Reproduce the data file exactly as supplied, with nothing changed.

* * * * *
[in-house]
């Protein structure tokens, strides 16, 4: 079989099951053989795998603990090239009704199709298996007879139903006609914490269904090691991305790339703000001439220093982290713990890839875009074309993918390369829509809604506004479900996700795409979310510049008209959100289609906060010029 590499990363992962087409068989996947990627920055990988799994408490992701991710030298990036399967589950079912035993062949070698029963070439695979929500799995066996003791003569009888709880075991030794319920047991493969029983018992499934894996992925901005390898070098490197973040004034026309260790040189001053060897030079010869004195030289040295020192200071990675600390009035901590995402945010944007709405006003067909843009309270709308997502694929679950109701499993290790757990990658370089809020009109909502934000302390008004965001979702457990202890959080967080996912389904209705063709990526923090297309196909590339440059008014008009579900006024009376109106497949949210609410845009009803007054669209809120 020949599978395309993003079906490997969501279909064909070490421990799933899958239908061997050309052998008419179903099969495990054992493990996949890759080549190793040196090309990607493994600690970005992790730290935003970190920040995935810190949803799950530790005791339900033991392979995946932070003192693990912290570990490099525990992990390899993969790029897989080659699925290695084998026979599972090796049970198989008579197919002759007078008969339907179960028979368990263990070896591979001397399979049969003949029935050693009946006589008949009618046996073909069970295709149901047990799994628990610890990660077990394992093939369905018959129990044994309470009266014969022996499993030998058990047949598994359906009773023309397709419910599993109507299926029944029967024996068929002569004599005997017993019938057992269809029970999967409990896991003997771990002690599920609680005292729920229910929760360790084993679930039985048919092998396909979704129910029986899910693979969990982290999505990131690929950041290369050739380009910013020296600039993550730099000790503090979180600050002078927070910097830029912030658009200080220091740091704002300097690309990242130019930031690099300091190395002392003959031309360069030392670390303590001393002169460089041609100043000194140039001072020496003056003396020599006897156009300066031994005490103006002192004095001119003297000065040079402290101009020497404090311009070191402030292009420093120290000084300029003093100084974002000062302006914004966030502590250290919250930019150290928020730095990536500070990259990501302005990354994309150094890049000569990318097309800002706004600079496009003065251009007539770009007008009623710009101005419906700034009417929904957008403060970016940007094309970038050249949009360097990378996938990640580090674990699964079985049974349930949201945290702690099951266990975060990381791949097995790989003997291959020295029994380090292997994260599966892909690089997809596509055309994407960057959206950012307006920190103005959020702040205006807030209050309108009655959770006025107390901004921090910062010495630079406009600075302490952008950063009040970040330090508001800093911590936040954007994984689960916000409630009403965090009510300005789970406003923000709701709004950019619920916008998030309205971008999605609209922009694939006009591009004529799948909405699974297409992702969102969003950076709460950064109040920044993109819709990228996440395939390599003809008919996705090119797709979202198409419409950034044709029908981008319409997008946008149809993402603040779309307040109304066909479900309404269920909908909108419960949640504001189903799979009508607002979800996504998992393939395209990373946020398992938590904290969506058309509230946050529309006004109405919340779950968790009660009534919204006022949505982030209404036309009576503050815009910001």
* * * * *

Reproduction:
[in-house]
């Protein structure tokens, strides 16, 4: 079989099951053989795998603990090239009704199709298996007879139903006609914490269904090691991305790339703000001439220093982290713990890839875009074309993918390369829509809604506004479900996700795409979310510049008209959100289609906060010029 590499990363992962087409068989996947990627920055990988799994408490992701991710030298990036399967589950079912035993062949070698029963070439695979929500799995066996003791003569009888709880075991030794319920047991493969029983018992499934894996992925901005390898070098490197973040004034026309260790040189001053060897030079010869004195030289040295020192200071990675600390009035901590995402945010944007709405006003067909843009309270709308997502694929679950109701499993290790757990990658370089809020009109909502934000302390008004965001979702457990202890959080967080996912389904209705063709990526923090297309196909590339440059008014008009579900006024009376109106497949949210609410845009009803007054669209809120 020949599978395309993003079906490997969501279909064909070490421990799933899958239908061997050309052998008419179903099969495990054992493990996949890759080549190793040196090309990607493994600690970005992790730290935003970190920040995935810190949803799950530790005791339900033991392979995946932070003192693990912290570990490099525990992990390899993969790029897989080659699925290695084998026979599972090796049970198989008579197919002759007078008969339907179960028979368990263990070896591979001397399979049969003949029935050693009946006589008949009618046996073909069970295709149901047990799994628990610890990660077990394992093939369905018959129990044994309470009266014969022996499993030998058990047949598994359906009773023309397709419910599993109507299926029944029967024996068929002569004599005997017993019938057992269809029970999967409990896991003997771990002690599920609680005292729920229910929760360790084993679930039985048919092998396909979704129910029986899910693979969990982290999505990131690929950041290369050739380009910013020296600039993550730099000790503090979180600050002078927070910097830029912030658009200080220091740091704002300097690309990242130019930031690099300091190395002392003959031309360069030392670390303590001393002169460089041609100043000194140039001072020496003056003396020599006897156009300066031994005490103006002192004095001119003297000065040079402290101009020497404090311009070191402030292009420093120290000084300029003093100084974002000062302006914004966030502590250290919250930019150290928020730095990536500070990259990501302005990354994309150094890049000569990318097309800002706004600079496009003065251009007539770009007008009623710009101005419906700034009417929904957008403060970016940007094309970038050249949009360097990378996938990640580090674990699964079985049974349930949201945290702690099951266990975060990381791949097995790989003997291959020295029994380090292997994260599966892909690089997809596509055309994407960057959206950012307006920190103005959020702040205006807030209050309108009655959770006025107390901004921090910062010495630079406009600075302490952008950063009040970040330090508001800093911590936040954007994984689960916000409630009403965090009510300005789970406003923000709701709004950019619920916008998030309205971008999605609209922009694939006009591009004529799948909405699974297409992702969102969003950076709460950064109040920044993109819709990228996440395939390599003809008919996705090119797709979202198409419409950034044709029908981008319409997008946008149809993402603040779309307040109304066909479900309404269920909908909108419960949640504001189903799979009508607002979800996504998992393939395209990373946020398992938590904290969506058309509230946050529309006004109405919340779950968790009660009534919204006022949505982030209404036309009576503050815009910001």